October 07, 2002

Star of the big picture show

7 October, 2002
Murray Bramwell

Scenes From an Execution
by Howard Barker
State Theatre Company of South Australia
Dunstan Playhouse, Adelaide Festival Centre.
Until 19 October, 2002. Tickets $ 42. Conc. $ 37. CLUB26 $16.50
Bookings: BASS 131 246

The execution referred to in Howard Barker’s play, written for radio in 1983 and first fully staged in 1989, is not a death, but the creation of a painting. But the painting is about death, the slaughter in the Battle of Lepanto, fought between the Venetians and the Ottoman Turks in 1571. The naval battle was a big day for Venice, asserting the supremacy of the Venetian mercantile empire against the Turkish invasion.

It was, however, at a cost. It is estimated that, in one day, twenty five thousand Turks, and eight thousand Italians were killed, a further sixteen thousand savagely wounded. The painter Galactia has been commissioned by Urgentino, the Doge of Venice, to record the glorious victory for posterity. But she can paint only death and suffering, a great waterfall of flesh, and her patrons seek to punish her for her temerity.

State Theatre Artistic Director, Rosalba Clemente features as Galactia, a role tailor- made for her robust talents. She stares down cardinals, dukes, admirals, even rival painters – including her lover, the weak-willed Carpeta. But the play is more than an account of the hero artist and director Kim Durban, in allowing Clemente her bravura opportunities, diminishes some of Barker’s nuanced argument. Galactia is not some kind of brush wielding Lara Croft, her strength is also egotism, her self-belief makes her callous to both her daughter and her lover.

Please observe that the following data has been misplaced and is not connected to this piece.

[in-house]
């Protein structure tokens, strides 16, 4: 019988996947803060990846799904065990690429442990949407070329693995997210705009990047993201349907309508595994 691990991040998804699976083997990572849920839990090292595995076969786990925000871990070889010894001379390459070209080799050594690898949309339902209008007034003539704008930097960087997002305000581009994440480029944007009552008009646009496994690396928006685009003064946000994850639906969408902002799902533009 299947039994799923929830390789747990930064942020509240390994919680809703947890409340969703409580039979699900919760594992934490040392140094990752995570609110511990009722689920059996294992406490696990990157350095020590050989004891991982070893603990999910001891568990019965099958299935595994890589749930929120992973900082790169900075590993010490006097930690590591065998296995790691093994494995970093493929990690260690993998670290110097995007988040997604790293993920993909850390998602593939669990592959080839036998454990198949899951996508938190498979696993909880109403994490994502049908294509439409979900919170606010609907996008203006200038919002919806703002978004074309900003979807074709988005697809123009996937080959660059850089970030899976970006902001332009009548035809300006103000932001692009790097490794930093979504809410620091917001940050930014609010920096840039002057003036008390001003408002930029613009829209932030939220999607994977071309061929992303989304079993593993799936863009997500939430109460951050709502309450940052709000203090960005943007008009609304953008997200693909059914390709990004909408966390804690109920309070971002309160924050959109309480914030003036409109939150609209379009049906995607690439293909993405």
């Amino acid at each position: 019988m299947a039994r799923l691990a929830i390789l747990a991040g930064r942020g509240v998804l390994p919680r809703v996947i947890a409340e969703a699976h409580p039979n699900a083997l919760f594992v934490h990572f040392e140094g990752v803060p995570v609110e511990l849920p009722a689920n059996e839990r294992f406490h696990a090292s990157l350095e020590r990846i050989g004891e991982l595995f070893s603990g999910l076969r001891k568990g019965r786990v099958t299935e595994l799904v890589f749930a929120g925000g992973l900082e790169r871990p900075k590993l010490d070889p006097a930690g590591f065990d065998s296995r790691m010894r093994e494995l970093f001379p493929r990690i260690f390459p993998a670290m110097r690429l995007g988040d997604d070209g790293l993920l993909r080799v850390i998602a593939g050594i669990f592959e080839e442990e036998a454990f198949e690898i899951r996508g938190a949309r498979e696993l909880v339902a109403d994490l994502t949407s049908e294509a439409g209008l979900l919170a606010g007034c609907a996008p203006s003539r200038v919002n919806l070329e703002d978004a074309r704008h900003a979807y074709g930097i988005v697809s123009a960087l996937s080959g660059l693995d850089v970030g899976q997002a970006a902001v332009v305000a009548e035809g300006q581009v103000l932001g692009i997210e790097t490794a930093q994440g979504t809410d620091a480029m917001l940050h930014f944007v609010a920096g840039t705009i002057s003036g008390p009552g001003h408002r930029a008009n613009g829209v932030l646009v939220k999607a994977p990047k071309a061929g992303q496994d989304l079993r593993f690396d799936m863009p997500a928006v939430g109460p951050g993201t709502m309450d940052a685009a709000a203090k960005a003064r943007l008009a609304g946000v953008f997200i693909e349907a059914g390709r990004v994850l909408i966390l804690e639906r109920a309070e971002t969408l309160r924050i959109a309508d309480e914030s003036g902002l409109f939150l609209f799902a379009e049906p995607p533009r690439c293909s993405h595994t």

Strong counter performances are needed and the somewhat uneven cast is often no match for Clemente. Peter Docker’s Carpeta is a useful, if at times overly abject, foil, Margot Fenley is strongly drawn as the critic Rivera, Andrew Martin’s Cardinal is haughtily impressive, as is Geoff Revell as the arrogant Suffici while Michael Habib provides some leery comic relief. As the Doge, Rob Meldrum works a fine line between urbanity and flippancy but, importantly, he vividly represents Barker’s view that those in power can also be perceptive and articulate, and the relationship between the artist and the State is, and always was, a complex one.

Hugh Colman’s large set, dour black columns and Venetian arches serving as palace, studio and dungeon, is unsparingly lit by Mark Shelton, while the costumes, with the exception of Galactia’s brown and creamy peasant cheesecloth, are what you might call Star Trek Medici.

The State Theatre Company has given us a chance to see a rarely performed text which is rich both in language and in perspective and Kim Durban’s production tellingly captures the debate between painter and patron, even if other layers of implication are less well served.

“Star of the big picture show” The Australian, October 7, 2002, p.7.

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